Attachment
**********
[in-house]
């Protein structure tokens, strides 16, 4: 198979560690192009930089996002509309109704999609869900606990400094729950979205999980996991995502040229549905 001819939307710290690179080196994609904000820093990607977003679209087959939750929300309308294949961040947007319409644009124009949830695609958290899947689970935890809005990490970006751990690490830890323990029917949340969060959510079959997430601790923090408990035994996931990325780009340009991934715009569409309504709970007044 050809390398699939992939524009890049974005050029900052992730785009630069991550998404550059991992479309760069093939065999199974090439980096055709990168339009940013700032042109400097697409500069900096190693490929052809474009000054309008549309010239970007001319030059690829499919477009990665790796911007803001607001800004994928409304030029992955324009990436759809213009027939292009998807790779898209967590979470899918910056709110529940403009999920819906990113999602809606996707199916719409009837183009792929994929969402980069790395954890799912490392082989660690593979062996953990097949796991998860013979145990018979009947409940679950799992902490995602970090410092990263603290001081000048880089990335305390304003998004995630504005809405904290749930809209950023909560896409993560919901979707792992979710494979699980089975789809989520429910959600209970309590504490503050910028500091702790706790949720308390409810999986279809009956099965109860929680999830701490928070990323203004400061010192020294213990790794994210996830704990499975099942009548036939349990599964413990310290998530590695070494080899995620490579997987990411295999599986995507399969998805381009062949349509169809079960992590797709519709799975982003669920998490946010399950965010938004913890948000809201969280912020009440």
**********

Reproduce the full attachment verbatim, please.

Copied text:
[in-house]
């Protein structure tokens, strides 16, 4: 198979560690192009930089996002509309109704999609869900606990400094729950979205999980996991995502040229549905 001819939307710290690179080196994609904000820093990607977003679209087959939750929300309308294949961040947007319409644009124009949830695609958290899947689970935890809005990490970006751990690490830890323990029917949340969060959510079959997430601790923090408990035994996931990325780009340009991934715009569409309504709970007044 050809390398699939992939524009890049974005050029900052992730785009630069991550998404550059991992479309760069093939065999199974090439980096055709990168339009940013700032042109400097697409500069900096190693490929052809474009000054309008549309010239970007001319030059690829499919477009990665790796911007803001607001800004994928409304030029992955324009990436759809213009027939292009998807790779898209967590979470899918910056709110529940403009999920819906990113999602809606996707199916719409009837183009792929994929969402980069790395954890799912490392082989660690593979062996953990097949796991998860013979145990018979009947409940679950799992902490995602970090410092990263603290001081000048880089990335305390304003998004995630504005809405904290749930809209950023909560896409993560919901979707792992979710494979699980089975789809989520429910959600209970309590504490503050910028500091702790706790949720308390409810999986279809009956099965109860929680999830701490928070990323203004400061010192020294213990790794994210996830704990499975099942009548036939349990599964413990310290998530590695070494080899995620490579997987990411295999599986995507399969998805381009062949349509169809079960992590797709519709799975982003669920998490946010399950965010938004913890948000809201969280912020009440």